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Is anyone surprised that Honolulu Mayor Kirk Caldwell wants the city to use $44 million of bond debt to pay for administrative costs related to construction of the city’s planned 20-mile rail system?

The proposal is a bad sign, indicating once again that the city megaproject is in poor financial health — and, clearly, that the wildly over-budget and behind-schedule transit development needs a full, “deep” audit for fraud, waste and abuse.

Caldwell’s proposal to use bond money to pay for administrative costs of the Honolulu Authority for Rapid Transportation was contained in his fiscal 2019 executive and capital programs budget, which he submitted to the Honolulu County Council on March 2. The requested funds would have to be paid back with interest, and certainly add to the ever-mounting costs of the project.

One local budget analyst said the debt interest alone could eventually be almost as much as the principal amount borrowed (assuming a 5 percent interest rate), and dangerously set a precedent for using this kind of funding mechanism in future years.

In addition, the proposed spending also goes against the Honolulu City Council’s law banning itself from using city funds for the rail. Ordinance 07-001 Section 3, states that rail expenses “shall be paid entirely from general excise and use tax surcharge revenues, interest earned on the revenues, and any federal, state, or private revenues”

Notice that the law does not say “city” revenues can be used. That’s why some members of the Council have been seeking for some time to change the law.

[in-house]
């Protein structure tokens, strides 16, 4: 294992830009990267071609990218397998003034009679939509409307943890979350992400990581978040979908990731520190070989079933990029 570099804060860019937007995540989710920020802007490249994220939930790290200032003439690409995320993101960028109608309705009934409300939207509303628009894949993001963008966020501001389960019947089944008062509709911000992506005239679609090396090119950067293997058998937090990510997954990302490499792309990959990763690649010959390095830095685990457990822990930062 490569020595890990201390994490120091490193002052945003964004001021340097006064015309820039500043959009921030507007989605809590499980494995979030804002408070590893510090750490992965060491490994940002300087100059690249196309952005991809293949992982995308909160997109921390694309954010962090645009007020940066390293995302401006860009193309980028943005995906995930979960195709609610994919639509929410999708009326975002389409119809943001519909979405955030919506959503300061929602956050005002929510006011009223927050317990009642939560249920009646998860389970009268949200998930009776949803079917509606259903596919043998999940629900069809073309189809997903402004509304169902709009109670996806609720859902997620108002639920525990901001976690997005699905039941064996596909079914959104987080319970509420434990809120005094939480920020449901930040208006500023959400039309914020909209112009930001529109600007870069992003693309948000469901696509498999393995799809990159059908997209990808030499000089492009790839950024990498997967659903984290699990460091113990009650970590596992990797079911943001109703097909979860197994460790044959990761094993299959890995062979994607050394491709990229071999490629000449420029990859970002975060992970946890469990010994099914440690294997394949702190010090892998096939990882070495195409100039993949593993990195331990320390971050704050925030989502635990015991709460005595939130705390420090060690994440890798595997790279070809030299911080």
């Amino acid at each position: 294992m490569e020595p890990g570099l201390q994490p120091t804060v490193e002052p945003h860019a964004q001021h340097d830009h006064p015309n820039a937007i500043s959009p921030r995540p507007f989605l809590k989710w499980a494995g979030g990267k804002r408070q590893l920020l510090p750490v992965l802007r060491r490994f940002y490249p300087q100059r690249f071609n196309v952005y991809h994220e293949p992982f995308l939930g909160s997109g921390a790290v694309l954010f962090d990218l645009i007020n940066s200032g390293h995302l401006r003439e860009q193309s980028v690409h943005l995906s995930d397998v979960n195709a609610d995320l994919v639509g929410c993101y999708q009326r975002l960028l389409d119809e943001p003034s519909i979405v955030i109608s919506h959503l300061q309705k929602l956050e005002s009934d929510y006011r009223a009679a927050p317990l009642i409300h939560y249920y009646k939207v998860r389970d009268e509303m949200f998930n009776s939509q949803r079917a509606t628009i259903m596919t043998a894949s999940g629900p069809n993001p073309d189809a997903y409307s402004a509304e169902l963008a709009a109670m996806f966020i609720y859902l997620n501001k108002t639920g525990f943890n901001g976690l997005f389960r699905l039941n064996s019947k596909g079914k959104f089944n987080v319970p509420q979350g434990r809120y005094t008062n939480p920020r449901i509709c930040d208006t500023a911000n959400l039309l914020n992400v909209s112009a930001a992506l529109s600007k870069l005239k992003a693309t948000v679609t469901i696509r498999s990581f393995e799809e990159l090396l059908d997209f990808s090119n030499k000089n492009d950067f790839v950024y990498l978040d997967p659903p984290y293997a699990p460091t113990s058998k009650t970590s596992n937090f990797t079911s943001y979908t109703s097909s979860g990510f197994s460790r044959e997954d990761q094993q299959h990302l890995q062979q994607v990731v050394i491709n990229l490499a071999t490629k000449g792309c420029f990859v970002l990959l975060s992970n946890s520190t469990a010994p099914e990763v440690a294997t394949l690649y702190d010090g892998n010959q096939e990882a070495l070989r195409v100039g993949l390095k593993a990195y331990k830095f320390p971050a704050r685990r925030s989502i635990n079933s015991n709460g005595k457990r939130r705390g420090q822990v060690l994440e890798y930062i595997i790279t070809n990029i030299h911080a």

Meanwhile, according to the most recent evaluation of Honolulu’s finances by Moody’s Investors Services, Honolulu’s “challenges related to construction of light rail” could lead to a downgrade of its Aa1 credit rating, if the city shows an “inability to manage escalating fixed cost(s).”

Yet the mayor and his cohorts on the Council now want to borrow money not only for the capital construction costs of the rail, but also for its administrative costs.

After receiving criticism last summer, during the latest round to seek state tax aid, that the rail was well over budget, Caldwell and other boosters of the project indicated that the rail’s skyrocketing costs were now under control, and that building and operating the rail would not place the city in an endless cycle of debt.

Skeptics took those assurances with a grain of salt, but this update underlines the questions that still dog the project.

The only way to effectively address those concerns and restore public trust is through a full audit of the rail.

Although the city passed a “follow-up audit” last year, that audit will not specifically look for fraud, waste and abuse. More transparency is needed.

Whether folks are pro-rail or anti-rail, the funding realities demonstrate that city officials need to be more forthright with the public — not only about its real costs, but also about its long-term effect on Honolulu’s finances.

In the end, it’s a question of accountability, transparency and the public trust.

The first step is to provide full investigation of the project.